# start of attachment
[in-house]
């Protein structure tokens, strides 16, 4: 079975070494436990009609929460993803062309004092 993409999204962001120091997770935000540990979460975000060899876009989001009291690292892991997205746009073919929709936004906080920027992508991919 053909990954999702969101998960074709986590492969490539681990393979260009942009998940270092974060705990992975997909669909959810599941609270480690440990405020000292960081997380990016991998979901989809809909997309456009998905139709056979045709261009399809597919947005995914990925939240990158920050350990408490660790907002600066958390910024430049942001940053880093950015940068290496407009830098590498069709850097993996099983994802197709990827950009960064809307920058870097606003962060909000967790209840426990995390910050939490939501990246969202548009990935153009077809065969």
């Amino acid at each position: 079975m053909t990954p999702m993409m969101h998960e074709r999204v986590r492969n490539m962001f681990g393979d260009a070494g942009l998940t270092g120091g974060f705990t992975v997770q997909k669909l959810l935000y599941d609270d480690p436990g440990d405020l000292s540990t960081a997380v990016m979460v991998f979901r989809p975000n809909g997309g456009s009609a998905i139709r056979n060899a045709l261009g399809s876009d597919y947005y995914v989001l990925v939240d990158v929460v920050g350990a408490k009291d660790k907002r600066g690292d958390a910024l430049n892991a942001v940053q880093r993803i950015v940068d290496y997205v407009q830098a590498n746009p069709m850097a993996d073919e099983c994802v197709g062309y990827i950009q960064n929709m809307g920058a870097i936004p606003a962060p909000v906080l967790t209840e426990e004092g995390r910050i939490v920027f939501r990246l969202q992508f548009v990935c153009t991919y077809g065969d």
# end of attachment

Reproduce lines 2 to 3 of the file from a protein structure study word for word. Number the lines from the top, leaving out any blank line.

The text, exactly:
């Protein structure tokens, strides 16, 4: 079975070494436990009609929460993803062309004092 993409999204962001120091997770935000540990979460975000060899876009989001009291690292892991997205746009073919929709936004906080920027992508991919 053909990954999702969101998960074709986590492969490539681990393979260009942009998940270092974060705990992975997909669909959810599941609270480690440990405020000292960081997380990016991998979901989809809909997309456009998905139709056979045709261009399809597919947005995914990925939240990158920050350990408490660790907002600066958390910024430049942001940053880093950015940068290496407009830098590498069709850097993996099983994802197709990827950009960064809307920058870097606003962060909000967790209840426990995390910050939490939501990246969202548009990935153009077809065969």
């Amino acid at each position: 079975m053909t990954p999702m993409m969101h998960e074709r999204v986590r492969n490539m962001f681990g393979d260009a070494g942009l998940t270092g120091g974060f705990t992975v997770q997909k669909l959810l935000y599941d609270d480690p436990g440990d405020l000292s540990t960081a997380v990016m979460v991998f979901r989809p975000n809909g997309g456009s009609a998905i139709r056979n060899a045709l261009g399809s876009d597919y947005y995914v989001l990925v939240d990158v929460v920050g350990a408490k009291d660790k907002r600066g690292d958390a910024l430049n892991a942001v940053q880093r993803i950015v940068d290496y997205v407009q830098a590498n746009p069709m850097a993996d073919e099983c994802v197709g062309y990827i950009q960064n929709m809307g920058a870097i936004p606003a962060p909000v906080l967790t209840e426990e004092g995390r910050i939490v920027f939501r990246l969202q992508f548009v990935c153009t991919y077809g065969d």